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Twin Lakes offers "lovely balance" between online and classroom learning

Andrew Philips

By Andrew Philips, Special to Postmedia Network

ANDREW PHILIPS/SPECIAL TO THE PACKET & TIMES
Grade 10 civics and careers students Jordan McCallum, left, and Tim Koskinen check out part of their online course program with teacher Robyn LaChapelle Friday afternoon at Twin Lakes Secondary School.

ANDREW PHILIPS/SPECIAL TO THE PACKET & TIMES Grade 10 civics and careers students Jordan McCallum, left, and Tim Koskinen check out part of their online course program with teacher Robyn LaChapelle Friday afternoon at Twin Lakes Secondary School.

An Orillia high school is offering twin styles of learning.

The innovative blended learning course at Twin Lakes Secondary School is a unique entry, featuring both online curriculum and face-to-face learning with a teacher in a computer lab.

“This is a regular class that we have in a computer room,” explained Robyn LaChapelle, who teaches the Grade 10 civics and careers class.

And while many teachers are already using various forms of online learning in their classes, this marks the first formal e-learning course offered at Twin Lakes.

“We thought. 'Why not have a trial run in Grade 10?'” LaChapelle said. “This provides more availability since every student learns differently.”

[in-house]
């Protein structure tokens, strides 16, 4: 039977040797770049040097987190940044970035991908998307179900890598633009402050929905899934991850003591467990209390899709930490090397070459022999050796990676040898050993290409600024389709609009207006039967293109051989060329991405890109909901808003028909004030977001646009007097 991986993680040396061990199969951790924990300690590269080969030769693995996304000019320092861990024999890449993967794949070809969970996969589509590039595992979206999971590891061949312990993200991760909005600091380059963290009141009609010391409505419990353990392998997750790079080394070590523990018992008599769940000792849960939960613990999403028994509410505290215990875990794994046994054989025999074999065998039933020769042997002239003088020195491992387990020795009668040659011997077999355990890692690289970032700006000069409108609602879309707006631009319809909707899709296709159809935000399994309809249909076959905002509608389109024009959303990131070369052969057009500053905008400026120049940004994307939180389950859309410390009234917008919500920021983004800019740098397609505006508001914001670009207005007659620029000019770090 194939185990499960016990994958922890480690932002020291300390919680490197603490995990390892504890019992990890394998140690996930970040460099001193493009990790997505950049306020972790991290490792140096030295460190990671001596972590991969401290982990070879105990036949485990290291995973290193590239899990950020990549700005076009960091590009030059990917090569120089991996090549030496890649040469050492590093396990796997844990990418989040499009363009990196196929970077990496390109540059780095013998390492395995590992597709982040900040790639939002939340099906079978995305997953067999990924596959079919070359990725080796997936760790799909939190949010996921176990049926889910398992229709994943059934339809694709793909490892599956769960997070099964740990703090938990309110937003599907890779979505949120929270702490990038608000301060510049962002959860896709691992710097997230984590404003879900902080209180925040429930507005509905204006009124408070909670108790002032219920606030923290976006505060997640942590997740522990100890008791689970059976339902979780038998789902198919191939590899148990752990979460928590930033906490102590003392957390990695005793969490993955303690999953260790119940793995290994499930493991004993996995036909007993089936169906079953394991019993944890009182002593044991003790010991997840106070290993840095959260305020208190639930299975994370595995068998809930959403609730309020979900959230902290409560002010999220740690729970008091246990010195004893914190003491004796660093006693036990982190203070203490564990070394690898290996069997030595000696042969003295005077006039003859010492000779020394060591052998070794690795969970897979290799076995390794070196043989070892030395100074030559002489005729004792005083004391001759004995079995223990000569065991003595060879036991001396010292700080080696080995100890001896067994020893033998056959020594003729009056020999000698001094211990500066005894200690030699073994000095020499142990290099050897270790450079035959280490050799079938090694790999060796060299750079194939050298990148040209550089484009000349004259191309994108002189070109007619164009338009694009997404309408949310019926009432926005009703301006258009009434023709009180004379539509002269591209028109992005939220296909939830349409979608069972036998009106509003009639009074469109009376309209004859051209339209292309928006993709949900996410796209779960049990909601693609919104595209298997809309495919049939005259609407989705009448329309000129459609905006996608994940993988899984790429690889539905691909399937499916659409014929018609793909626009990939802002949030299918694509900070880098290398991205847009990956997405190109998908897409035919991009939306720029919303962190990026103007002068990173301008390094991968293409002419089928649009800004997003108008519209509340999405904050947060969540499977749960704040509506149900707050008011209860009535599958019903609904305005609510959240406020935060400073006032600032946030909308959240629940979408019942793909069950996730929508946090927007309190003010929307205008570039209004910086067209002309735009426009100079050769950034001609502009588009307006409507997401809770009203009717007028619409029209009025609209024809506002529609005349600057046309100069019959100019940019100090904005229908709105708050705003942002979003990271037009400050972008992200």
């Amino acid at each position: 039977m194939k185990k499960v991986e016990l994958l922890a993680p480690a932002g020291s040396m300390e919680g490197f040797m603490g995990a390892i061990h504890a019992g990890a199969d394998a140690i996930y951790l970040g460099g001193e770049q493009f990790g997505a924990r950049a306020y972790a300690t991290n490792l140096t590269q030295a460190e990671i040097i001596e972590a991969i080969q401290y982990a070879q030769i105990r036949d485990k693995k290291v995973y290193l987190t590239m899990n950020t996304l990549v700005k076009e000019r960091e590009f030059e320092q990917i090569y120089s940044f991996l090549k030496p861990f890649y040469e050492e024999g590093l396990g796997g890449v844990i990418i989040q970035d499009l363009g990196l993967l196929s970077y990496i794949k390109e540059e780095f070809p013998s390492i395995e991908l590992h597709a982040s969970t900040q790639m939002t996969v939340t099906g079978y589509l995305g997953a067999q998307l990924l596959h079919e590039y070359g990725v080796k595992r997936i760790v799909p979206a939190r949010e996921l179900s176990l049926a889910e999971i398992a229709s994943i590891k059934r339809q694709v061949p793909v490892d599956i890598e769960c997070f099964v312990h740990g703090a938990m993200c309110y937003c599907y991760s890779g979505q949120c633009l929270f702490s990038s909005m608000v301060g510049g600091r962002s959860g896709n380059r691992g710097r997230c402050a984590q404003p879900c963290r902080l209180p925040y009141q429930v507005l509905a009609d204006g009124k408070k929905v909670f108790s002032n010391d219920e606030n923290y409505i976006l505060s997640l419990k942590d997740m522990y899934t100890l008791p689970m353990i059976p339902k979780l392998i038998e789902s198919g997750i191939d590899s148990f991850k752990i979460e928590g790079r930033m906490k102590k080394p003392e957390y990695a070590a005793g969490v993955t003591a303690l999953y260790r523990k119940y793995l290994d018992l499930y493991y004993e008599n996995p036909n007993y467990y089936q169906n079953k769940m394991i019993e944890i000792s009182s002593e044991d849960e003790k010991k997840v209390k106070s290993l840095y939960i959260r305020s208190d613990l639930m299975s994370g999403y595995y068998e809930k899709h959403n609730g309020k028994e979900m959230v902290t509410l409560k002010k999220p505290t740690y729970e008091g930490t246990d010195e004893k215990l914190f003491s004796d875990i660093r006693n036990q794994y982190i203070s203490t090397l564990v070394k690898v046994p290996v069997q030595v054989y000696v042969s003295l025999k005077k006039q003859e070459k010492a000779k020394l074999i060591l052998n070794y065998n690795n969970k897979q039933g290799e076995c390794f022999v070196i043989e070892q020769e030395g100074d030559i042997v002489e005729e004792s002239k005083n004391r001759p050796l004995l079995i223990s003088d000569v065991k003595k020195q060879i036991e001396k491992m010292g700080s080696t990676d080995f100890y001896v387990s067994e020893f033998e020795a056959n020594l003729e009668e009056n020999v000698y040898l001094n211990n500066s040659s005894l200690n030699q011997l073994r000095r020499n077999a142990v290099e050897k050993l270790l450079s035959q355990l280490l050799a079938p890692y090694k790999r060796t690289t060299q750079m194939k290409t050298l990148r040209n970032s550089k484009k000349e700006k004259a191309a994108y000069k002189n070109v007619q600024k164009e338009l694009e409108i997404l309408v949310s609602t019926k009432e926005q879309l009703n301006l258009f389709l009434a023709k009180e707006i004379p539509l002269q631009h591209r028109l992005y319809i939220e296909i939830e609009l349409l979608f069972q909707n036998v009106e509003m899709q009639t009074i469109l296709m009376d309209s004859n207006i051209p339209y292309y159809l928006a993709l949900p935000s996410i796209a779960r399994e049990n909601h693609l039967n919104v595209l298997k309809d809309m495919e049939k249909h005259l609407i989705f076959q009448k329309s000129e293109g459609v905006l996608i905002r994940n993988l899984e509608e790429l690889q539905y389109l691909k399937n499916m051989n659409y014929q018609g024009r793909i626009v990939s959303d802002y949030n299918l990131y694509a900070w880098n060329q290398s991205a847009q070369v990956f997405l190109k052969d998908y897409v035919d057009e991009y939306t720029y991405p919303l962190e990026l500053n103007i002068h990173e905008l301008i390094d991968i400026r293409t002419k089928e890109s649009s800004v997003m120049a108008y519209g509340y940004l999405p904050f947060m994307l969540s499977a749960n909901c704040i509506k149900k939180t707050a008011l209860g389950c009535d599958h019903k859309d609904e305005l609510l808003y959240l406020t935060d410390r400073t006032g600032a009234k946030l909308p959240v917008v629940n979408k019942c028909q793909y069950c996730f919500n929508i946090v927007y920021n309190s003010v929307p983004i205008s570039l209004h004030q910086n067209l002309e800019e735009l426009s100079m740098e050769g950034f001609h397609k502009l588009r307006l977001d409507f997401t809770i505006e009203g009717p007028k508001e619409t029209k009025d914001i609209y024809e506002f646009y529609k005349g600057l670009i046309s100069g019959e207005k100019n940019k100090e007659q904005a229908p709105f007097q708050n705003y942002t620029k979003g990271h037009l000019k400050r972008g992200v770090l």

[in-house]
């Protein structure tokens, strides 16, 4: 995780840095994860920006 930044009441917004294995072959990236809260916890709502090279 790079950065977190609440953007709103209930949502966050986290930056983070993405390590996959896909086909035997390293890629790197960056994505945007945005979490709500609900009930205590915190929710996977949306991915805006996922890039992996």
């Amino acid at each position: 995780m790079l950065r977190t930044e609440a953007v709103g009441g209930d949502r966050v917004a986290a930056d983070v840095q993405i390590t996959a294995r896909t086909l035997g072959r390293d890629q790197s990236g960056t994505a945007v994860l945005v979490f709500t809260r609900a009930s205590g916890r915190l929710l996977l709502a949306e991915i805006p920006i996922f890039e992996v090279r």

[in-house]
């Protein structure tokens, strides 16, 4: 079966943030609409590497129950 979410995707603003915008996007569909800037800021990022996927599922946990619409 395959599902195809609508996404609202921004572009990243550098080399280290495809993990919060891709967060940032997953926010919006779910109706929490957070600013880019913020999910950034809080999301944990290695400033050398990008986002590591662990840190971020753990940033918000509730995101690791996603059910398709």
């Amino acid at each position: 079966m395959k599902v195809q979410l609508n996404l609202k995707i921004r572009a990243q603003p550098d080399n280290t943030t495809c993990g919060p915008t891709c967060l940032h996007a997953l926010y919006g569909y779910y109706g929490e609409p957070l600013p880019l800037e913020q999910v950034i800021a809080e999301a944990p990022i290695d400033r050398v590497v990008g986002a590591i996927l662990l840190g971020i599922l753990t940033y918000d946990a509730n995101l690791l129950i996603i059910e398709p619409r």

Grade 10 student Taylor Kitchen likes the program and the flexibility it affords.

“It's good because if you're sick, you don't fall behind and can catch up,” she said. “It's also good for working independently.”

Fellow student Lauren Prosser also appreciates the freedom the course allows.

“It’s a fantastic warm-up for online college courses in the future because there’s a teacher in the room to help, but the work is mainly up to you,” she said. “It’s a lovely balance between being in the classroom and online.”

Nowadays, e-learning normally happens in the senior grades as students might have to take a certain course for post-secondary education that either isn't available at their school or conflicts with another required course. The difference is they're often on their own as they work through a course curriculum and submit assignments online.

“Some students might have online courses later, so this is a good intro to that,” LaChapelle said. “I think it is a great way to prepare students for future online courses in a safe forum where they are engaged and have lots of support.”

LaChapelle said blended learning allows students to do more inquiry-based learning that can enhance their creativity, critical-thinking and problem-solving abilities.

The course uses various online portfolios, discussion board posts, submission tools and templates while allowing students to engage in deeper learning while also becoming good digital citizens.

“The hope is that they feel more confident taking an e-learning course on their own in their senior high-school years or after high school, which is a likely reality,” LaChapelle added.

Student Jordan McCallum enjoys the “surprising amount of variety available thanks to the computers,” while fellow student Julia Felgner said she initially felt nervous taking the course because she didn't consider herself a technology expert, but now feels more confident in her technological abilities.

“These skills have definitely helped me in other classes,” she said. “I found the course material very diverse and thought-provoking.”

andrewphilips@live.ca



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